Check Engine Light
Check Engine Light On?
What is my CHECK ENGINE or SERVICE ENGINE SOON light?
All modern vehicles are equipped with an onboard computer diagnostic system (OBDII) that constantly monitors your vehicle’s major operating systems and most importantly the power-train (engine and transmission). The main purpose of monitoring these systems is to insure that the vehicle is operating at top efficiency with the lowest possible emissions. As fuel economy and emission control has become increasingly important and complex, your vehicle’s electronics systems need to constantly adjust and fine-tune various parameters according to driving conditions (such as vehicle load, temperature and air/fuel mix to name just a few). When the computer reads that any of these parameters do not fall within the acceptable range for operating the vehicle, your CHECK ENGINE LIGHT is lit to warn you that you may have a serious problem and to take your vehicle to a certified technician – such as your local AAMCO technician – to check the faults and restore it to manufacturer’s specifications.
What is the Check Engine Light?
Reading the codes from your car’s computer system is similar to a doctor measuring your blood pressure when you schedule a visit. High blood pressure doesn’t tell the doctor what is wrong with you it simply lets the doctor know there is something wrong and points him or her in the right direction to find out what it is. Just like the CHECK ENGINE LIGHT codes tell your AAMCO?technician there is something wrong and points him or her in the right direction, too. If the code indicates a problem with your O2 (oxygen) sensor system, it doesn’t necessarily mean you need a new O2 sensor. Additional diagnostics pinpoints the exact cause of the “trouble” code so you don’t pay for parts or services you don’t need. Be wary of garages that read your code and tell you immediately that you need a major repair.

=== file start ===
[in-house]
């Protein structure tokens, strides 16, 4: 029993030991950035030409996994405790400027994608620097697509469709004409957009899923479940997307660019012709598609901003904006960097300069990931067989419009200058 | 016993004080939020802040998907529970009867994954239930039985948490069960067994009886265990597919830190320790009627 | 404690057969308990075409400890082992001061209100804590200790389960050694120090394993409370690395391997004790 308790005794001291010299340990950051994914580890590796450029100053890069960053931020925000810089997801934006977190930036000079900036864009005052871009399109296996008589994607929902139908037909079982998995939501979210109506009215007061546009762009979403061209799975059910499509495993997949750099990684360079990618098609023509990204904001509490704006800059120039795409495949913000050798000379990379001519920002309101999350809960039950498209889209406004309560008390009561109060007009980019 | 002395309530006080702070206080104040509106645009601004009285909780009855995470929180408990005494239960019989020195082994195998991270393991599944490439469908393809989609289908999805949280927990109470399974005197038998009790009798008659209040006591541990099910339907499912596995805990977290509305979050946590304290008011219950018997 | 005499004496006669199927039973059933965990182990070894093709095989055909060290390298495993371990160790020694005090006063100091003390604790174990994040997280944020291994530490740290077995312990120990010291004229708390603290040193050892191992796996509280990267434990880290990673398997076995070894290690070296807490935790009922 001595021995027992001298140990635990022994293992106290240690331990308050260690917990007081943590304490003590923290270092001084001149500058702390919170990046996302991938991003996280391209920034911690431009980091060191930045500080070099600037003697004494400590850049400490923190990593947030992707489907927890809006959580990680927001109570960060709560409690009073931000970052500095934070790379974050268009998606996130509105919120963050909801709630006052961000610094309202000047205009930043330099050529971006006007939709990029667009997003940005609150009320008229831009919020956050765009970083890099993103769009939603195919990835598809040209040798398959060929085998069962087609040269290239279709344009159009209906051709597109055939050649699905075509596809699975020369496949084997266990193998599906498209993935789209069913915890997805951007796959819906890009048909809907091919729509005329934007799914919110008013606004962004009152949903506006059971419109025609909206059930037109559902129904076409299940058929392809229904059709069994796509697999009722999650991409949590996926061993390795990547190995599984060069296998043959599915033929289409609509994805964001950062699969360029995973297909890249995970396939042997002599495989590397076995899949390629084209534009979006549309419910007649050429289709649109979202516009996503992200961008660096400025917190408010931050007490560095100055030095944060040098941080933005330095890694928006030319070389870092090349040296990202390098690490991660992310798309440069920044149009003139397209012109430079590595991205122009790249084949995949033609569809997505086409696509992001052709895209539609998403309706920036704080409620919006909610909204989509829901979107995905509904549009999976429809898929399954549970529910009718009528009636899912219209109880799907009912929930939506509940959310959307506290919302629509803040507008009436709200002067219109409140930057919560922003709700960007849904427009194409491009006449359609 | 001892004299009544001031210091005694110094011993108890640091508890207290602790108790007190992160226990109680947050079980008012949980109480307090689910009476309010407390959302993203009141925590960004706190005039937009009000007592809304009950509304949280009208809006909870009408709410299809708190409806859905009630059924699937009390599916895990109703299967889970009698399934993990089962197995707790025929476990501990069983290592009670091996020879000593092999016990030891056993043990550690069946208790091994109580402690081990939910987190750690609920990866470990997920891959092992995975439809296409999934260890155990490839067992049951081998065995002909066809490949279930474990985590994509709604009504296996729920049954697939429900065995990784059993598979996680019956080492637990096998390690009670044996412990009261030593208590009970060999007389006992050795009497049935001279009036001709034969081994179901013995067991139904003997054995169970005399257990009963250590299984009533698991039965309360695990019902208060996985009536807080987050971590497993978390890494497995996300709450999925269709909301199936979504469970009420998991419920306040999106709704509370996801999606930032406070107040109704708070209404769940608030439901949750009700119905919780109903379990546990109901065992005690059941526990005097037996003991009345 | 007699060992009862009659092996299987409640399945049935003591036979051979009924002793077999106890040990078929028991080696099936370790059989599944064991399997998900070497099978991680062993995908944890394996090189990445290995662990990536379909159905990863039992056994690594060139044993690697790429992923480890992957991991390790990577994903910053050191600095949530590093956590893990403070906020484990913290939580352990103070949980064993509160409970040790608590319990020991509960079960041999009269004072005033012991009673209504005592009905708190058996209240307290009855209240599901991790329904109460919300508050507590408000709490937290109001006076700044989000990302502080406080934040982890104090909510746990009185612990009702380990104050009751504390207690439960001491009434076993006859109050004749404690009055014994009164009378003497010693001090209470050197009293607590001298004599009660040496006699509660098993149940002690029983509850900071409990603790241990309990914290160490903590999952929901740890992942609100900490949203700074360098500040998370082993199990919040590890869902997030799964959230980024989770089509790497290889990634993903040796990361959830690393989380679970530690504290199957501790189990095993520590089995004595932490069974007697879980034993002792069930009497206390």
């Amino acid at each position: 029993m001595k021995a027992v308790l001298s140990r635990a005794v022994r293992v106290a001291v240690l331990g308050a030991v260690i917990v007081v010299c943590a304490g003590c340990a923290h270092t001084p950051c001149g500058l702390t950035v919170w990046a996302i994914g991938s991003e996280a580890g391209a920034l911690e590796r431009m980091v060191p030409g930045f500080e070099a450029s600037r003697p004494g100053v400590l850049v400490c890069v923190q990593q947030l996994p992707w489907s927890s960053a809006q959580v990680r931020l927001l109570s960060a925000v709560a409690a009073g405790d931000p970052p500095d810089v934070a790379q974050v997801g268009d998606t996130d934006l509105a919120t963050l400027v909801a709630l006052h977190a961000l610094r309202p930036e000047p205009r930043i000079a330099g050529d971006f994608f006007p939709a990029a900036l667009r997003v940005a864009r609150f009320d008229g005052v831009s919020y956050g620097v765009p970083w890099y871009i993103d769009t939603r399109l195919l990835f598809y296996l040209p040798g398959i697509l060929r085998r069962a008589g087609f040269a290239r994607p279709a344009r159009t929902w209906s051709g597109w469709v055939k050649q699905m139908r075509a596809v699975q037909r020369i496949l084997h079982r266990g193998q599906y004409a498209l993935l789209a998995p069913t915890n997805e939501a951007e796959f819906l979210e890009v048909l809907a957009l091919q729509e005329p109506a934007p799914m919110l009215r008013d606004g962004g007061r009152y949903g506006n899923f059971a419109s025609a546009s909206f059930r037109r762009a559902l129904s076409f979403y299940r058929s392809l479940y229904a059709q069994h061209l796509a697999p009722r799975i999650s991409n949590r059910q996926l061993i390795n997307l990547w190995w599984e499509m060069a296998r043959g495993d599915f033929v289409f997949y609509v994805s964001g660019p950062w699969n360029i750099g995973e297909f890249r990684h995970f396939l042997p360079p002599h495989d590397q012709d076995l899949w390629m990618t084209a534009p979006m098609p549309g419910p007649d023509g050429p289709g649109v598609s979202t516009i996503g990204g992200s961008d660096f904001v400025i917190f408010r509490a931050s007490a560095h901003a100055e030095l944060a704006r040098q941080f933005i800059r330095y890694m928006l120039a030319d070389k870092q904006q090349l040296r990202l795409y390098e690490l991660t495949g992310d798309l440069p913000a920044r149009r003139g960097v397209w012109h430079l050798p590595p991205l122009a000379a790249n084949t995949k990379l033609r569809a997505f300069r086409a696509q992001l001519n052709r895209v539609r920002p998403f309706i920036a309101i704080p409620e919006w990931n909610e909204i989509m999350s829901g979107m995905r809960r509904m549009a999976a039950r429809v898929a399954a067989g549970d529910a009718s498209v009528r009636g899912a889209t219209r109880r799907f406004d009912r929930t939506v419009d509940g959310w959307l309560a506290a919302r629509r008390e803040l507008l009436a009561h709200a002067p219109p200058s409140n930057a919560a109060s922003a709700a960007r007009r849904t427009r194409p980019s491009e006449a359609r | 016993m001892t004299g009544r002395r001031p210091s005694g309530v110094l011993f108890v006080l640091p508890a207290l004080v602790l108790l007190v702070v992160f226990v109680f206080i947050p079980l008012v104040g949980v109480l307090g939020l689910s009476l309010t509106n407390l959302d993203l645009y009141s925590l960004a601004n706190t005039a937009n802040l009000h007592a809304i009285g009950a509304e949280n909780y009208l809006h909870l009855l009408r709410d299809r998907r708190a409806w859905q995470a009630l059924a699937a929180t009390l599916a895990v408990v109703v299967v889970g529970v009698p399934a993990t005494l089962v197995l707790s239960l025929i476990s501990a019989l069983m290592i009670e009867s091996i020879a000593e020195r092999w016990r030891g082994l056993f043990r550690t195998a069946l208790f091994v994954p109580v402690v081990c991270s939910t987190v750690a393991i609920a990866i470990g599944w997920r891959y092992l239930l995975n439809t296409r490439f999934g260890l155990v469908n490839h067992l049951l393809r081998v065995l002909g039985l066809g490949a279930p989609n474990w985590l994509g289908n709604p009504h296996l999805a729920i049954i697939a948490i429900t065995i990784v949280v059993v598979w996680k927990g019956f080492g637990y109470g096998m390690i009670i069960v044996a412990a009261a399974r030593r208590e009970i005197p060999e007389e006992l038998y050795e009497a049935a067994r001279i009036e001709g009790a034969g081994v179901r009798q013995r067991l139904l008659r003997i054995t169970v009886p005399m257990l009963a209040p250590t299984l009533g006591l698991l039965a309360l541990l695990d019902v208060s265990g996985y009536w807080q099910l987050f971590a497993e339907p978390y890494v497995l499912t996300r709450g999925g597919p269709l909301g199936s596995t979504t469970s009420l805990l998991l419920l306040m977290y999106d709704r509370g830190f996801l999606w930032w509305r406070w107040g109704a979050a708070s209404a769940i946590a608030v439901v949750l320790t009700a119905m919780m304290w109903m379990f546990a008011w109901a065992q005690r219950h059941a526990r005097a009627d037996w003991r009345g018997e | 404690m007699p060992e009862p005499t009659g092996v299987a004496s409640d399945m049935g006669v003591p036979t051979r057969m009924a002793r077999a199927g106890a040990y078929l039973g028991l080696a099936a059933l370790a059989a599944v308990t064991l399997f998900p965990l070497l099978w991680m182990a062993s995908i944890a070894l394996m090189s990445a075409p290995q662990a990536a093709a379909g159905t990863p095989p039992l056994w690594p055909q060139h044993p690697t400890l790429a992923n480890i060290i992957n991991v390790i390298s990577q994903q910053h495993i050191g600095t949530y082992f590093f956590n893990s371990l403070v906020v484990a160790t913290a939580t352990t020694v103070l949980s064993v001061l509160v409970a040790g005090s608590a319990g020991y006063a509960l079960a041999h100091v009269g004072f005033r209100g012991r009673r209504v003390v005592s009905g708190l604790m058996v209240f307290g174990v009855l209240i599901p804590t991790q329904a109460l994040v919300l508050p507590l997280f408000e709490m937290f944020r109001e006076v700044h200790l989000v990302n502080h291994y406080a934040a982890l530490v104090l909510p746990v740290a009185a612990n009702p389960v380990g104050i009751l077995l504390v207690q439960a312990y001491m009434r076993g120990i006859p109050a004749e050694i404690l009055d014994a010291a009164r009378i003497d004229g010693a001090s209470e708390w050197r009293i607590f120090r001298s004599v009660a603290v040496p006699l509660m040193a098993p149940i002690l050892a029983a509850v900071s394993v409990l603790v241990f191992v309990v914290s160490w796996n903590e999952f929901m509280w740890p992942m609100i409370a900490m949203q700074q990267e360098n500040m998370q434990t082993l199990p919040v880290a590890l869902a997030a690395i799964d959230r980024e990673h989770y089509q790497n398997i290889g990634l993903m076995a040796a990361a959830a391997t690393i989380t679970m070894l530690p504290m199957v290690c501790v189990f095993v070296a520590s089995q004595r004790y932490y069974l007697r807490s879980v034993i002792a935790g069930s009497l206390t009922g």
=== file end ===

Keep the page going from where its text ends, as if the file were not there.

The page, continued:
What does the CHECK ENGINE LIGHT usually mean?
There are hundreds of codes that could trigger your CHECK ENGINE LIGHT for dozens of reasons each. Even the most common reasons can have many possible causes. Some top CHECK ENGINE LIGHT codes are:
- Problem with the Mass Air Flow (MAF) sensor or circuit. You may not notice any serious drivability problems, although there may be symptoms such as a general decrease in power or sluggishness. This could be caused by a simple connection problem of the sensor, a wiring connection may be bad or dirty or the Mass Air Flow sensor may be faulty.
- System Running Too Lean. An oxygen sensor detected a lean condition (too much oxygen in the exhaust). You may notice a lack of power, detonation (spark knock) and/or a hesitation/surge on acceleration which could be caused by a dirty Mass Air Flow sensor or air filter or a vacuum or exhaust leak in the system.
- System Running Too Rich: The oxygen sensor detected a rich condition (or a too-high fuel to oxygen ratio). You may experience misfires with this condition. This condition can be caused by a dirty or faulty Mass Air Flow sensor, air filter, a blockage or restriction in the airstream, a fuel pressure, fuel injector or fuel delivery problem.